A Boeing executive recently told me about one of the best hires he ever made. Among other things, this individual is a terrific coach. As his boss described, "he knows the right answer 95 percent of the time but spends a majority of his time asking questions, not providing answers. This helps everyone else get engaged in the project and in turn create and contribute their own valuable ideas."
Performance Principle: The best coaches know most of the answers but focus their time on asking questions. In this economic environment, we need our strongest people to help everyone else on the team produce better results. If your company is like others with which I work, you have several people who could dramatically increase their value if they learned to be better coaches. How does someone with strong individual ability become an effective coach? Here are some steps:
- You don't have anything to prove. In your specialty, you are an expert and everyone knows it. Stop trying to impress people with what you know. We are already impressed with you. Use your credibility to be a great coach. People want to learn from you because you're an expert; take advantage of the opportunity.
- Ask more questions. The best executives help others to think for themselves. Ask good questions that help people figure out the answers for themselves. If you will start doing more of this, there is no telling how much of a positive impact you will have around your company.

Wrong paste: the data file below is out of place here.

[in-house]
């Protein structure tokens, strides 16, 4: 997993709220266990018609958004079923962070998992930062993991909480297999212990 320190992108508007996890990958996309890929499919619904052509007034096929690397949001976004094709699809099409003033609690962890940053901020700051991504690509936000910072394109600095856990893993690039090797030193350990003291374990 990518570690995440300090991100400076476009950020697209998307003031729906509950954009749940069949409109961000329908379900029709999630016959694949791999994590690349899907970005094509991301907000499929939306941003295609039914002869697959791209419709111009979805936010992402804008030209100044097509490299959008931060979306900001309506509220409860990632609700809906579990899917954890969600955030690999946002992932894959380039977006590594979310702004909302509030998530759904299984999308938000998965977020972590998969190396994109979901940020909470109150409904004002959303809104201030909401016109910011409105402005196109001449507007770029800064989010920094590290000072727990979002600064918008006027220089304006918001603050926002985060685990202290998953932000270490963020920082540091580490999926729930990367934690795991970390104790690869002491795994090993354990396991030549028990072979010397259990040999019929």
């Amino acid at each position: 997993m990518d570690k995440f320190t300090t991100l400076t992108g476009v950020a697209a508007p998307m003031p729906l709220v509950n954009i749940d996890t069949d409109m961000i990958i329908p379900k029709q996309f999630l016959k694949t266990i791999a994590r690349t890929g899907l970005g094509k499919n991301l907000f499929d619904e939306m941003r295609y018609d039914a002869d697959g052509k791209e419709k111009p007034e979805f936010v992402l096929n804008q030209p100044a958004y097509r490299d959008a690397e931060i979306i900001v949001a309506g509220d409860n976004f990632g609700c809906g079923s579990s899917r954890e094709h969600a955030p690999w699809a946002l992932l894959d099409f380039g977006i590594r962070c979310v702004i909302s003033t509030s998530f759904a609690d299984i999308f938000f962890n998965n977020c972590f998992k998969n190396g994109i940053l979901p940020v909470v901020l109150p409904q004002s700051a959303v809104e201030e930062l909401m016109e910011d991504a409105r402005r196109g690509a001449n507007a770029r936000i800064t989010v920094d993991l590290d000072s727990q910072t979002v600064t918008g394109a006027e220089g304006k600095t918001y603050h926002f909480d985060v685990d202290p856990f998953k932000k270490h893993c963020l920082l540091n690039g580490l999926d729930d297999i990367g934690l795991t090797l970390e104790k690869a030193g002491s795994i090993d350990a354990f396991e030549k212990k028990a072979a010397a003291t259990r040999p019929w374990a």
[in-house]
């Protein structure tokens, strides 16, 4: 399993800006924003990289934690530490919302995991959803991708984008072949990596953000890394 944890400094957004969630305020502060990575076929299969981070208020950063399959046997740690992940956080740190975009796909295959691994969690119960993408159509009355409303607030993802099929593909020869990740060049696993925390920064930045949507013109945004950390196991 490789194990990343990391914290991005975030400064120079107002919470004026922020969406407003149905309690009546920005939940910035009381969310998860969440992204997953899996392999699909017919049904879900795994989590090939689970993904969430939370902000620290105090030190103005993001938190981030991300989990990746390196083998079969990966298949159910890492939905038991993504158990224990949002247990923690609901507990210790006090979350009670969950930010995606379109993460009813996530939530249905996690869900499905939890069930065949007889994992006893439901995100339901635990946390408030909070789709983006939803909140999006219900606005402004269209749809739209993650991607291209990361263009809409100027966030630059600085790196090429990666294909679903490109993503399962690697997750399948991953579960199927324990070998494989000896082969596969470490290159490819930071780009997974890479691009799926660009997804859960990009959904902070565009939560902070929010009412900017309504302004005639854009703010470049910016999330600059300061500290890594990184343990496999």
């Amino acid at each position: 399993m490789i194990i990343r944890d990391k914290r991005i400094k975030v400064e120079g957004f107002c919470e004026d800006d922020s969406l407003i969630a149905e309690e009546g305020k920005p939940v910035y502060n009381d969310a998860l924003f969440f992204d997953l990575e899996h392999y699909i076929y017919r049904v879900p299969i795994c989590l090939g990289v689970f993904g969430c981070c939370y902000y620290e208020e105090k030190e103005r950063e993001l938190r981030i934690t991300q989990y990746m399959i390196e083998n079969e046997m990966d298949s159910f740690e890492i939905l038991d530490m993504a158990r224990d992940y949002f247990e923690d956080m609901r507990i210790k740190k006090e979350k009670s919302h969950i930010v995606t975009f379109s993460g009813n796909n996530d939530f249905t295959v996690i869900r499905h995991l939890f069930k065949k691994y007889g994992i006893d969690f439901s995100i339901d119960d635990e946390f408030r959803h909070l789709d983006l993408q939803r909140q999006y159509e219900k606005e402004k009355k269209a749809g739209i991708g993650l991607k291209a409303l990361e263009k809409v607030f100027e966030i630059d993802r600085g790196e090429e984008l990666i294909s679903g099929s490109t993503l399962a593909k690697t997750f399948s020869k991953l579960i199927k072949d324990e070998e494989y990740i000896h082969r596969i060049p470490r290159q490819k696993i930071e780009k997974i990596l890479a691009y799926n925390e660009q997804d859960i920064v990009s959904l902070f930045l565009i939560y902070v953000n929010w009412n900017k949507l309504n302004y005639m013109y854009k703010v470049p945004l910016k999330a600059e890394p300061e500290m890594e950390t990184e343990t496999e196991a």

- Do not be patronizing. If others perceive that you look down on them because you know the answers and they do not, you are dead as a coach. If others sense that you respect their intelligence and ability to work out problems for themselves, they will follow you anywhere. You decide which person you want to be.
- Document and share your knowledge. The most valuable people in an organization share their knowledge. If you are willing to put some simple explanations and checklists together on key issues and share them with others, you will be a hero around your place.
- Ask for goals and commitments. Spend the last 15 to 20 minutes of every meeting having people commit to their next actions and completion dates. If you teach people what to do but do not help them set clear deadlines for doing it, you are lecturing not coaching.
- Follow Up. Please do not believe that one terrific coaching session is enough to improve results. 80% of great coaching is in the follow up. Do not end a coaching session without setting a date and time for your next session. Only follow this step if you want to see people produce better results.
- Reject reverse delegation. If you follow the points above, do not allow your people to delegate their work back to you. If people have incomplete or flawed work, point out the mistakes and ask them to fix them themselves.
If you follow these steps, you will help everyone around you to become more effective. That is what I call increasing your value.
Eric Herrenkohl is Founder and President of Herrenkohl Consulting (www.herrenkohlconsulting.com), a management consulting firm focused on creating organizations that drive growth and profits. His work has been published or cited in the Philadelphia Inquirer, Inc.com, Monster.com, Careerbuilder.com, and MSNBC.com. Eric is also the author of Performance Principles, a monthly e-letter that reaches thousands of subscribers across North America and is re-printed in a number of industry and company newsletters.